Ganadaria Sol & Toiros
Monumental Arena Vitor Mendes, Dundalk, Ontario
Here it’s bloodless. The bull gets tired but not as tired as in Portugal. He is still very aware, he is not losing blood… Guys from Portugal when they come here they think we’re pretty crazy for grabbing bulls that haven’t been stabed. I would have to say that it’s a little tougher, but we get it done – Élio Leal
The primary promoters of bullfighting in Canada have been Élio Leal and his family. Élio moved to Canada at age eighteen and brought with him the love of bullfights typical of his native island of Terceira, Azores. Élio introduced bullfighting by rope and horse bullfighting to Ontario in an arena that he built in Dundalk. But first he had to adapt to Ontario’s animal protection laws by adopting the “bloodless bullfighting” (using velcro spears) idea first introduced by Portuguese-Americans in California.
Élio Leal was born on Terceira island, Azores, where bullfighting by rope (tourada à corda) is one of the most loved forms of popular entertainment, involving a cattle ranching economy and culture. After migrating to Canada at the age of 18, his first job was at a perfume factory earning $2.85 an hour packing cardboard boxes. Two years later, he started working in the construction industry. In 1996, Élio opened his own subcontractor company specializing in the reconstruction of exteriors. In 2005, he founded another construction company specializing in the rehabilitation of interiors.
Élio dreamed of building a cattle ranch and arena in Canada. In 2010, together with Fernando Gonçalves, they spent nearly $1 million turning that dream into reality in a 360-acre property in Dundalk, Ontario. By 2016, the Leals had 300 heads of cattle and 50 horses in their ganadaria (ranch), which they called Sol e Toiros (Sun and Bulls). About 75 percent of his stock was sold for meat. The rest was primed for the bullfights.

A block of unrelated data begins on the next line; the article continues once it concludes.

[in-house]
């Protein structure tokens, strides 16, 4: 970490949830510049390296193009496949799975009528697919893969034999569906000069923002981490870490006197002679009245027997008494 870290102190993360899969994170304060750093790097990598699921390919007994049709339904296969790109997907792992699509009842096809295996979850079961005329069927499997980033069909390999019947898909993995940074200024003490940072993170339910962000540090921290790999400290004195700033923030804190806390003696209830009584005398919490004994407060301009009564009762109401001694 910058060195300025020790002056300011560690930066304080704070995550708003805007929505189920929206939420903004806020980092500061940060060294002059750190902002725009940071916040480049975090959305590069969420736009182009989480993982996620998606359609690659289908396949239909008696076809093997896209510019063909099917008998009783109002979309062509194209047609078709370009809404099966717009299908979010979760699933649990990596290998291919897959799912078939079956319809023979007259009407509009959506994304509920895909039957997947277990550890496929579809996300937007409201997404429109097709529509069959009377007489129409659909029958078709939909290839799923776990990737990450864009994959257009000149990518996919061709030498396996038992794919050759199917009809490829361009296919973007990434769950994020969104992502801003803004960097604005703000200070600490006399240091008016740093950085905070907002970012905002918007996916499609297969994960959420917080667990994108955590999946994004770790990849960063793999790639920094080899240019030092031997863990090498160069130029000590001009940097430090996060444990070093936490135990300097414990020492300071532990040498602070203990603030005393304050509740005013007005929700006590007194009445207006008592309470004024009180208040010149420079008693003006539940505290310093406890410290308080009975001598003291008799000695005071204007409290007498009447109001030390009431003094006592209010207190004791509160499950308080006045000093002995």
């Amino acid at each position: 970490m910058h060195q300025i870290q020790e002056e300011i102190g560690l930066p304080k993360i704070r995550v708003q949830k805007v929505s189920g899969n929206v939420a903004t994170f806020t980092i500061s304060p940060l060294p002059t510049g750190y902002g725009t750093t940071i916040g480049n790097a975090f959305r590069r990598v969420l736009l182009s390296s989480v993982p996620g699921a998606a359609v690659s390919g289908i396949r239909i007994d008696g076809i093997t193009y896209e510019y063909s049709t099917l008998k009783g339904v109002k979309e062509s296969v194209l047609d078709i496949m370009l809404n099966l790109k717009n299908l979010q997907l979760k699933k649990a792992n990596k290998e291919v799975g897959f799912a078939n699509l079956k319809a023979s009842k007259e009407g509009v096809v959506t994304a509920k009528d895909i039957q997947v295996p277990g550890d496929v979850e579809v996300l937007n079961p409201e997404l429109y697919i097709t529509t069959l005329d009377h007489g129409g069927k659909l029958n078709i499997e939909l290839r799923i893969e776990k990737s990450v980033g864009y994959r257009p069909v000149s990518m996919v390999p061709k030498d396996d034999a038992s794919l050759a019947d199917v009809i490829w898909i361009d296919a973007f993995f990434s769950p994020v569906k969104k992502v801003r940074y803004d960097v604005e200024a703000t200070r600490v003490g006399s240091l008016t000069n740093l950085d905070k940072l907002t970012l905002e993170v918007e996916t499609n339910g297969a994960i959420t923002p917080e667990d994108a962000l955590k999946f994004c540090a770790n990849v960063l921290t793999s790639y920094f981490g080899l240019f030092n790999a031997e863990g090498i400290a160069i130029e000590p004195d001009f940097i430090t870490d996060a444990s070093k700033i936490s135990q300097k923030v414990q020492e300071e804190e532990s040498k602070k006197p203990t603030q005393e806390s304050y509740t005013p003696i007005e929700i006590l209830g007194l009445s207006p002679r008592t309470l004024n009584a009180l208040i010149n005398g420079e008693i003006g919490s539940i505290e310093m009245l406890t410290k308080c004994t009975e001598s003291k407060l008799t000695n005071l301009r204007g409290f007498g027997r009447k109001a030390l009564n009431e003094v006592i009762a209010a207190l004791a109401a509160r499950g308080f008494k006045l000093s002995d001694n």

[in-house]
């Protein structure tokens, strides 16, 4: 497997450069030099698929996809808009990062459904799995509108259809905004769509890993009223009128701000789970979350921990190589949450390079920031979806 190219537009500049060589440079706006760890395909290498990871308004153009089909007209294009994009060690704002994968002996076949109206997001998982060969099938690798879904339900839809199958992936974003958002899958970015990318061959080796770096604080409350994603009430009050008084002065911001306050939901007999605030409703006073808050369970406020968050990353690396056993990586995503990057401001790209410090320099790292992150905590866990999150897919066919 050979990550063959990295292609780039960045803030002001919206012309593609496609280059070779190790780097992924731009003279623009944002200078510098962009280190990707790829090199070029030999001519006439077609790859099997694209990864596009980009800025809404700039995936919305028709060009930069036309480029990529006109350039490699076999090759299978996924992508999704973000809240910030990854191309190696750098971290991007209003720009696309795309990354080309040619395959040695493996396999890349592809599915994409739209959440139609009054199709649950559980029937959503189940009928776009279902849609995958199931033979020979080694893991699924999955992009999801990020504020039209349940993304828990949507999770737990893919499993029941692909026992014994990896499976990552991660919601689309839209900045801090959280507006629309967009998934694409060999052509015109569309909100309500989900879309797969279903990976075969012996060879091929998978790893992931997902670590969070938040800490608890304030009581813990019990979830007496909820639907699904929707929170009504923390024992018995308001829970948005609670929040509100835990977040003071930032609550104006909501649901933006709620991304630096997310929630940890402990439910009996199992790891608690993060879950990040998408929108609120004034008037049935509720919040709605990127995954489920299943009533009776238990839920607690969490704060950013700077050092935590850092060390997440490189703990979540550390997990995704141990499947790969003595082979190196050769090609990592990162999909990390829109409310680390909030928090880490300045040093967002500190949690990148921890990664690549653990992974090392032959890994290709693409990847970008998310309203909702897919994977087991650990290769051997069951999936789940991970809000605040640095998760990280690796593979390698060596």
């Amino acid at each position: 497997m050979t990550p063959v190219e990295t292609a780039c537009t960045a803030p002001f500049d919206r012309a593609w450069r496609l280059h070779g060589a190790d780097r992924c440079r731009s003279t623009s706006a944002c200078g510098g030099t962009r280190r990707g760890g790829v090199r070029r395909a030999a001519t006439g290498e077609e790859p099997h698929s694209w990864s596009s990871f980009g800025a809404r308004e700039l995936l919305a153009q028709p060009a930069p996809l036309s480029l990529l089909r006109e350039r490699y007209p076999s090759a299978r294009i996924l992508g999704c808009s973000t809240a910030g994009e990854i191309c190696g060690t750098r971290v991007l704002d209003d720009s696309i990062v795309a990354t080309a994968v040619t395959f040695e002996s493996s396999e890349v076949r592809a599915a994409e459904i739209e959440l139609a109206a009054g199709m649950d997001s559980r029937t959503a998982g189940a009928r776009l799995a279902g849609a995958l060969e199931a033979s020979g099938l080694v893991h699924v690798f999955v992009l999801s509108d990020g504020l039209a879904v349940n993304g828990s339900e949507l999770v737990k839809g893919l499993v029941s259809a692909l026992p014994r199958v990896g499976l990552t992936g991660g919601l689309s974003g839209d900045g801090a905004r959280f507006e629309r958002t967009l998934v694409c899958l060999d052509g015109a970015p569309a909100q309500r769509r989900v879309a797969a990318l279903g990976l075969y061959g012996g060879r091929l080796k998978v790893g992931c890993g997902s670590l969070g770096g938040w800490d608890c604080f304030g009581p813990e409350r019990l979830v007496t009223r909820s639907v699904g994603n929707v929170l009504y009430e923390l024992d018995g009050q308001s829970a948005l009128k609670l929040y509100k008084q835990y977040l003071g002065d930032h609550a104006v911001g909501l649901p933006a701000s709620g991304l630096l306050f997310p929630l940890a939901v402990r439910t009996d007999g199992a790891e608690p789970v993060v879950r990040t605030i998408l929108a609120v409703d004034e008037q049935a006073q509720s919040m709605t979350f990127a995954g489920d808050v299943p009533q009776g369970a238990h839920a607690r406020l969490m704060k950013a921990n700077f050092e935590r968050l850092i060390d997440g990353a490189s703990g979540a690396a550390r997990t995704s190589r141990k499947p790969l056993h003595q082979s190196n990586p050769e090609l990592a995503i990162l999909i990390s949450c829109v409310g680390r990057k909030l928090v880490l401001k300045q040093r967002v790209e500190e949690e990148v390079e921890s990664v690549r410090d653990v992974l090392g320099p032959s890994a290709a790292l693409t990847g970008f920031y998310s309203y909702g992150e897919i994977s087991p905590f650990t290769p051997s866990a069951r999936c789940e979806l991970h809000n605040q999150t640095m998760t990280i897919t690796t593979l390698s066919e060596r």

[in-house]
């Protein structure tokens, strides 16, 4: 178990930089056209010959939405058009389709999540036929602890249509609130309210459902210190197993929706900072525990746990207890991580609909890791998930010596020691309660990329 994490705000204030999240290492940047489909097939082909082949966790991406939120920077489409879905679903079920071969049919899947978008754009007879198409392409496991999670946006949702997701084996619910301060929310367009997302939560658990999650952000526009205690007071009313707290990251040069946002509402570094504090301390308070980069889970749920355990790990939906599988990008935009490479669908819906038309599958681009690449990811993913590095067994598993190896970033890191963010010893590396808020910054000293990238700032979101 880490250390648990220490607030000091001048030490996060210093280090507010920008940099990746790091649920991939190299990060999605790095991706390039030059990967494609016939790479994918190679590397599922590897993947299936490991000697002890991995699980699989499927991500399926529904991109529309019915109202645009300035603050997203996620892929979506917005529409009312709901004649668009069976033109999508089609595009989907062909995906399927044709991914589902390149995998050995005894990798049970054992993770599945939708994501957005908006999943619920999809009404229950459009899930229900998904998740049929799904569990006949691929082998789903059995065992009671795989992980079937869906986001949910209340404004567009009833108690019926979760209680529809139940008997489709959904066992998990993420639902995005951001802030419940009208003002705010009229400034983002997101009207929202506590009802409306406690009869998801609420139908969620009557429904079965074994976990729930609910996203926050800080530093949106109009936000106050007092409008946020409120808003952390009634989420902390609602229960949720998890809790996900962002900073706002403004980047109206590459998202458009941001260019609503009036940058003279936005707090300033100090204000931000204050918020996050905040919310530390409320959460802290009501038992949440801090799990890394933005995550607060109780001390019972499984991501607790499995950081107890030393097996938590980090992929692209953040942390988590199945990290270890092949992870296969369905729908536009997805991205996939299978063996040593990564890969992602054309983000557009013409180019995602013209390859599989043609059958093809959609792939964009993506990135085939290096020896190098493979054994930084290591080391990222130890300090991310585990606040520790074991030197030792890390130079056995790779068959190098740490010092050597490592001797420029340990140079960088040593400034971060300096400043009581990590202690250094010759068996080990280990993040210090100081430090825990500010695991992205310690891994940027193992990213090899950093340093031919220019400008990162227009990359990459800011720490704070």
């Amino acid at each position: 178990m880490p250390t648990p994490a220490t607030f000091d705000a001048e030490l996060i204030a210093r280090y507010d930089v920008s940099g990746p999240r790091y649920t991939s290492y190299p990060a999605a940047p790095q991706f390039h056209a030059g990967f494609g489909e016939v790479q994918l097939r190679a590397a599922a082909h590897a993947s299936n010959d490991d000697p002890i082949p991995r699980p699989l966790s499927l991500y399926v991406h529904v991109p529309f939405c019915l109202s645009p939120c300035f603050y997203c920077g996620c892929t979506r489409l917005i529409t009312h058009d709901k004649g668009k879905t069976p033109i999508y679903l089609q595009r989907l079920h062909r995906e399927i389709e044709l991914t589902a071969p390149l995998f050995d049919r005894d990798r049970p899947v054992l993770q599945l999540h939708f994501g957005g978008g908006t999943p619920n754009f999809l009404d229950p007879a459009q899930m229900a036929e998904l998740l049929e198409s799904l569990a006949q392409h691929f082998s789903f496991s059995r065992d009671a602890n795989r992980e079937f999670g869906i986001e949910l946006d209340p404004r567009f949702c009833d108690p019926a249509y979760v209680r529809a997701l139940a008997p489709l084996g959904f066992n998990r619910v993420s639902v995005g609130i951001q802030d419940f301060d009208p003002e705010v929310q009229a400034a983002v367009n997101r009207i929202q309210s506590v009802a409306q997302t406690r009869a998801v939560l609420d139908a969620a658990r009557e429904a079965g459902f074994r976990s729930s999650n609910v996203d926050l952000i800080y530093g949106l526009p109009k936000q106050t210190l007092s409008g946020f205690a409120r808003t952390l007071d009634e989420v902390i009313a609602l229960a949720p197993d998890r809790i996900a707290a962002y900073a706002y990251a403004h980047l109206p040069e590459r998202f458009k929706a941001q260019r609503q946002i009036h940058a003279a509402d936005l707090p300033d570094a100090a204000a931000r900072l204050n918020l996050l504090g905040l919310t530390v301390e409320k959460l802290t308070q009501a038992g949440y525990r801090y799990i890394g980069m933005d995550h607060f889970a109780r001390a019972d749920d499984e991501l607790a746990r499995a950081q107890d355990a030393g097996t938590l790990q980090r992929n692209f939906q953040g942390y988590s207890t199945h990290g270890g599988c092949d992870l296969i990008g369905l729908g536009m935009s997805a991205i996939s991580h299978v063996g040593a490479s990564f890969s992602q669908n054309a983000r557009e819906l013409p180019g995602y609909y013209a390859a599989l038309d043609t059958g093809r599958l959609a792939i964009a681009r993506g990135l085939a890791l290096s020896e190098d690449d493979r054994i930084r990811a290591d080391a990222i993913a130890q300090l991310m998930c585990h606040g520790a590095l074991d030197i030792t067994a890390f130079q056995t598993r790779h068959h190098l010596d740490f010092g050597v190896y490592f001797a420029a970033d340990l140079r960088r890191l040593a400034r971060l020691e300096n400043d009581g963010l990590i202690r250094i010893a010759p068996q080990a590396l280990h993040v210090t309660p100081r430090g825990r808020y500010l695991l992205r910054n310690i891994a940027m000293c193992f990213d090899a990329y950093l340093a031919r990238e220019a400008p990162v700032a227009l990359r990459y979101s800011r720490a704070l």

The arena, named after the distinguished Portuguese bullfighter Vitor Mendes (a personal friend of Élio), had capacity for 3,000 people; although it never filled. The biggest turnout was 2,200 spectators at its opening corrida on July 9, 2011. After that, each corrida (about two a year) drew about 1,200 spectators, most of them coming from the Greater Toronto Area. Among the staff employed by Élio at his ranch was a live-in family that tended to his Lusitano horses, bulls, calves, and breeding cows; and three Portuguese horsemen that prepared the stallions for battle. During the bullfighting season, from June to August, Élio would fly in professional toureiros and forcados from Portugal, California, and Mexico.
Because Canadian law do not permit the stabbing of animals for training or entertainment, Élio had to adapt his bullfights to this context. He adopted a technique first developed by Portuguese-Americans in Southern California, consisting of gluing velcro onto the bull’s dorsal and on the tip of the spear (bandarilha), allowing the latter to stay attached to the animal without stabbing him or drawing blood. This presented a challenge to traditional bull farmers, who typically identify and prime the most aggressive bulls by stabbing them prior to the fights.
Another element of Portuguese bullfighting introduced in Canada by the Leals are forcados – groups of eight men dressed in traditional campino (cattle handlers from the Ribatejo region) outfits who grab the bulls by the horns with their bare hands and bodies as the animal runs towards them. The Grupo de Forcados Amadores do Canadá was made up primarily of young Portuguese Canadians, and Canadians of different backgrounds.
After the 2016 bullfighting season, the Leal family closed their arena and sold their land in Dundalk. The high costs of organizing corridas (about $30,000-$40,000) and the relatively low turnout were the reasons leading to this decision. Since then, the Leals bought new land in Caledon and opened a new ranch where they raise cattle and Lusitano horses.
Hora dos Portugueses